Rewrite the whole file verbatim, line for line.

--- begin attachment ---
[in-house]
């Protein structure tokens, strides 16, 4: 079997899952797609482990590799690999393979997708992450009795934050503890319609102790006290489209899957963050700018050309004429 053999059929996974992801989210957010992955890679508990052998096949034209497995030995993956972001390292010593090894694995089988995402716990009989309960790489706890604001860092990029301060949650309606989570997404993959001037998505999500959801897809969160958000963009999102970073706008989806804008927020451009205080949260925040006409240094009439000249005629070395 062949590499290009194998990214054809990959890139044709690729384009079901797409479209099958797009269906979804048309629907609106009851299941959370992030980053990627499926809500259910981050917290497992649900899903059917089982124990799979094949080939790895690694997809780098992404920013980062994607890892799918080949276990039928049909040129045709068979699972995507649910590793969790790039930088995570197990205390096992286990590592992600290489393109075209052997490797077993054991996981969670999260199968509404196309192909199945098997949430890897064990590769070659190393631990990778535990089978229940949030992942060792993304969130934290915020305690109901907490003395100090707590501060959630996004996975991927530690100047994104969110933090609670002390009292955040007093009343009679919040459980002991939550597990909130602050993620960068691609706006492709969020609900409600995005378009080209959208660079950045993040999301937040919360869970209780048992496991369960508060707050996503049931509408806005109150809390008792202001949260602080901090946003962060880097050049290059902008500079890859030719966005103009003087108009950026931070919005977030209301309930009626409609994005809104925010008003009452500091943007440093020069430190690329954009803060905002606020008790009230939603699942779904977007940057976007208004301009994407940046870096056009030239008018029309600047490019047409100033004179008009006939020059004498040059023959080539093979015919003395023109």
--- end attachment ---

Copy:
[in-house]
């Protein structure tokens, strides 16, 4: 079997899952797609482990590799690999393979997708992450009795934050503890319609102790006290489209899957963050700018050309004429 053999059929996974992801989210957010992955890679508990052998096949034209497995030995993956972001390292010593090894694995089988995402716990009989309960790489706890604001860092990029301060949650309606989570997404993959001037998505999500959801897809969160958000963009999102970073706008989806804008927020451009205080949260925040006409240094009439000249005629070395 062949590499290009194998990214054809990959890139044709690729384009079901797409479209099958797009269906979804048309629907609106009851299941959370992030980053990627499926809500259910981050917290497992649900899903059917089982124990799979094949080939790895690694997809780098992404920013980062994607890892799918080949276990039928049909040129045709068979699972995507649910590793969790790039930088995570197990205390096992286990590592992600290489393109075209052997490797077993054991996981969670999260199968509404196309192909199945098997949430890897064990590769070659190393631990990778535990089978229940949030992942060792993304969130934290915020305690109901907490003395100090707590501060959630996004996975991927530690100047994104969110933090609670002390009292955040007093009343009679919040459980002991939550597990909130602050993620960068691609706006492709969020609900409600995005378009080209959208660079950045993040999301937040919360869970209780048992496991369960508060707050996503049931509408806005109150809390008792202001949260602080901090946003962060880097050049290059902008500079890859030719966005103009003087108009950026931070919005977030209301309930009626409609994005809104925010008003009452500091943007440093020069430190690329954009803060905002606020008790009230939603699942779904977007940057976007208004301009994407940046870096056009030239008018029309600047490019047409100033004179008009006939020059004498040059023959080539093979015919003395023109």